the escalating crackdown” by the Ortega government and urged President Ortega “to change
course now.”17 On July 12, 2021, the State Department imposed visa restrictions on 100 members
of the Nicaraguan legislature and judiciary who “helped to enable the Ortega-Murillo regime’s
attacks on democracy and human rights.”18 The Nicaragua Human Rights and Anticorruption Act
of 2018 (P.L. 115-335) instructed U.S. representatives at the World Bank and the Inter-American
Development Bank to oppose new multilateral lending to Nicaragua, except for basic human
needs and democracy promotion. The Consolidated Appropriations Act, 2021 (P.L. 116-260), and
its explanatory statement provided $10 million for democracy and civil society programs in
Nicaragua. The Biden Administration requested a total of $15 million for FY2022 assistance for
Nicaragua, all for democracy, rights, and governance programs (under development assistance).
The 117th Congress may continue to express concern about human rights abuses and the erosion
of democracy in Nicaragua, especially leading up to the elections scheduled for November 2021.
The Tom Lantos Human Rights Commission held a hearing on human rights violations in
Nicaragua in July 2021, with an emphasis on the plight of political prisoners. 19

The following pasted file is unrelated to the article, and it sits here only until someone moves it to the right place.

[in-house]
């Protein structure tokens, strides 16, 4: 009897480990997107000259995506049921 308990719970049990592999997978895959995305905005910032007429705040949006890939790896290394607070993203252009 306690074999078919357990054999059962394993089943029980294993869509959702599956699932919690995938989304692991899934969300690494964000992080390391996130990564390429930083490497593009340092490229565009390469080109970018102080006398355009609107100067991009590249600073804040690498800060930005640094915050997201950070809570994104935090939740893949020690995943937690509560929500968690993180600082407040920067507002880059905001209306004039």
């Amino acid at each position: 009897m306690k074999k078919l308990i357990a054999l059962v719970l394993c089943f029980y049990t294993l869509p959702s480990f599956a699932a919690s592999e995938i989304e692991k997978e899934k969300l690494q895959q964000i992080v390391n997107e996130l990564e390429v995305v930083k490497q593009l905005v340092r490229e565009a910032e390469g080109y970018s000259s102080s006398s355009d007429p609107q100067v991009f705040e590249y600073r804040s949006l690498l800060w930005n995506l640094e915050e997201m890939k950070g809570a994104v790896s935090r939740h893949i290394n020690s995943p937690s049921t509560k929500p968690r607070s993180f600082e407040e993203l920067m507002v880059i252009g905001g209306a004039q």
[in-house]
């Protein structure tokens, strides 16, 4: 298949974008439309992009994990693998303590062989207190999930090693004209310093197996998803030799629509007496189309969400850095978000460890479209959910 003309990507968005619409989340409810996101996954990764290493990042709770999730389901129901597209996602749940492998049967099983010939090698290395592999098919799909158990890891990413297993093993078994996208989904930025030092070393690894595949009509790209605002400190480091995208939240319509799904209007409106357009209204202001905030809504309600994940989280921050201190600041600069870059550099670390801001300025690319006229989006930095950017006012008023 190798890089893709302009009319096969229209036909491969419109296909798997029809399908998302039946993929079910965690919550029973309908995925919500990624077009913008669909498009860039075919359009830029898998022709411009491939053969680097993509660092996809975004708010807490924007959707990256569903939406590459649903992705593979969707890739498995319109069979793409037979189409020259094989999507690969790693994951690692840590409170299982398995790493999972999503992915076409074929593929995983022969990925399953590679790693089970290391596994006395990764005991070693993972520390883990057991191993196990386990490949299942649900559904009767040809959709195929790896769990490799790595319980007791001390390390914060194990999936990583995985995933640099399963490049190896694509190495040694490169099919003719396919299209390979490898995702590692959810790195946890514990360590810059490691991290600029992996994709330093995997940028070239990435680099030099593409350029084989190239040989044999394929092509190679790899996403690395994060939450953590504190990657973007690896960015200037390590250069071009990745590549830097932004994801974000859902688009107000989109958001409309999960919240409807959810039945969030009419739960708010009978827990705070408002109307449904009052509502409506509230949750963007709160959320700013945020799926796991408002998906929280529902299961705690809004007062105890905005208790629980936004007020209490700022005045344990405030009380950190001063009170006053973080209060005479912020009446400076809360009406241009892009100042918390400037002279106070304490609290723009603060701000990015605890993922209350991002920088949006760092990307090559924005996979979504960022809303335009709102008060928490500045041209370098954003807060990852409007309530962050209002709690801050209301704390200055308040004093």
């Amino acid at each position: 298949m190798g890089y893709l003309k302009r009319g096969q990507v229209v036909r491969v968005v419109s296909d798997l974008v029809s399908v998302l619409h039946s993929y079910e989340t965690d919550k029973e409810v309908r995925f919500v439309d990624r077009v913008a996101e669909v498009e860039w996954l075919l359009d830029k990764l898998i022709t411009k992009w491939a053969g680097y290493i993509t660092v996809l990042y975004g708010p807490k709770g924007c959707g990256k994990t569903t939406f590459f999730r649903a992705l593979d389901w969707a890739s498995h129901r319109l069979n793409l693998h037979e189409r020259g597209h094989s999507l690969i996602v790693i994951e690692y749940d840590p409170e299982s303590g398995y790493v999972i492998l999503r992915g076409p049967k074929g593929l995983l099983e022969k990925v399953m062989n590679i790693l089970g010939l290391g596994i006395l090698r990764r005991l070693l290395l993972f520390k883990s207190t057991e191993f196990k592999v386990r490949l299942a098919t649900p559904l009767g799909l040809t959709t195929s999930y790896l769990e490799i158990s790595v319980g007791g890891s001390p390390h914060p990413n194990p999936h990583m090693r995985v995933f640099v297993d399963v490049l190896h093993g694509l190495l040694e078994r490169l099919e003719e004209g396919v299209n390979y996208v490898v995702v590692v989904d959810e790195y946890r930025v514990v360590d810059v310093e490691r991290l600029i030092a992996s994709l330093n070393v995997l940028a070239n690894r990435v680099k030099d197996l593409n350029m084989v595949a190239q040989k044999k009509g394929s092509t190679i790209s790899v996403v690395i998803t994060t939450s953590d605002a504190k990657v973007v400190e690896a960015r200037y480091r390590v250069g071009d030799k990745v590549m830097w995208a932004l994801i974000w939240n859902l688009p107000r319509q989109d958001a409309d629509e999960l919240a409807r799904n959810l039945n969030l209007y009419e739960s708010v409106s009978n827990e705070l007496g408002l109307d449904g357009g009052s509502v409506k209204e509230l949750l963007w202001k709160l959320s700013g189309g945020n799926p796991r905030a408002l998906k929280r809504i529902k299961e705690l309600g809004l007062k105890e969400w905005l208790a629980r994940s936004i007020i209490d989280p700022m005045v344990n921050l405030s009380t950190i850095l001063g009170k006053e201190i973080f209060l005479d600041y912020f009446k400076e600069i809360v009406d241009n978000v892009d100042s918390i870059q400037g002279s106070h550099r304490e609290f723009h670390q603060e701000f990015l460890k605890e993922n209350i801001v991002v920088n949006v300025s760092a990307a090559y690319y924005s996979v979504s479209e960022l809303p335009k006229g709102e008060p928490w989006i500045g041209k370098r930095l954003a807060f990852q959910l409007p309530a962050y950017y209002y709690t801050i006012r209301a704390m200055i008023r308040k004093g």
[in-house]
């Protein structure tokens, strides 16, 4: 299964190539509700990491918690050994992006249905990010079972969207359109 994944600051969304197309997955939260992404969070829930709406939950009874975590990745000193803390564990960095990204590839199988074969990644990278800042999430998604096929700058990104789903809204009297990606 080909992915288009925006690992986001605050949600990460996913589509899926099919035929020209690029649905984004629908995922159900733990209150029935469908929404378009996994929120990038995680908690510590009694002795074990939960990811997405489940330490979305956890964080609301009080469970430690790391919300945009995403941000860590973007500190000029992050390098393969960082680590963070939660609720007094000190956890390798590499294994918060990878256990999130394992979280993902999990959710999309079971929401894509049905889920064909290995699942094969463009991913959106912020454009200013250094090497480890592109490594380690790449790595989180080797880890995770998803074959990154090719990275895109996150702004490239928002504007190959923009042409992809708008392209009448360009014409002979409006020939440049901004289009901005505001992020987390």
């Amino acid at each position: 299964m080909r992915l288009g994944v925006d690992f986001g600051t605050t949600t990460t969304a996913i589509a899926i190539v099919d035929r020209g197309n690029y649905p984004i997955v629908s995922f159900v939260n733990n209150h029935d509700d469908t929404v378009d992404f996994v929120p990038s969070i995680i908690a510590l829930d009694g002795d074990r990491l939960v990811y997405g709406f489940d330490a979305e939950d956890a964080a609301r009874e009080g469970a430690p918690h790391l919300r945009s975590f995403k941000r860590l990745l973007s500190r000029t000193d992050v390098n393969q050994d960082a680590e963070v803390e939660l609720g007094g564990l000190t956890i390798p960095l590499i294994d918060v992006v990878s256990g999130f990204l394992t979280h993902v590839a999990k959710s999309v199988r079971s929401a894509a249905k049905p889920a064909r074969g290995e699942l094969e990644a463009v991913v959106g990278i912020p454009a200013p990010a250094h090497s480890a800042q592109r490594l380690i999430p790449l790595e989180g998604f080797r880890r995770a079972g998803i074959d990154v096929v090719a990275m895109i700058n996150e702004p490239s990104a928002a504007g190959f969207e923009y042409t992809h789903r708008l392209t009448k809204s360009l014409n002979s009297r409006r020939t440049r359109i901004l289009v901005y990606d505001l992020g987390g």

Legislation in the 117th Congress
H.R. 4373 (Lee), the Department of State, Foreign Operations, and Related Programs
appropriations bill, 2022, specifies that none of the funds appropriated would be made available
for aid to Nicaragua except as provided through the regular notification procedures of the
Committees on Appropriations. The bill would make available assistance to Nicaragua under
regional programs for Central America. The House Appropriations Committee’s report (H.Rept.
117-84) for the bill recommended $15 million for programs in Nicaragua that promote democracy
and the rule of law and would prohibit providing funds for the central government of Nicaragua
or for security assistance. The committee said it would expect the United States Agency for
Global Media to continue to focus on Nicaragua (and Venezuela), “where authoritarian
governments censor news coverage and access to independent media is restricted.”

     Johns Hopkins Coronavirus Resource Center, “ Understanding Vaccination Progress,” accessed July 26, 2021.
   See U.S. Department of State, “Nicaragua Sanctions,” 2017 -2021 Archived Content, for T rump Administration press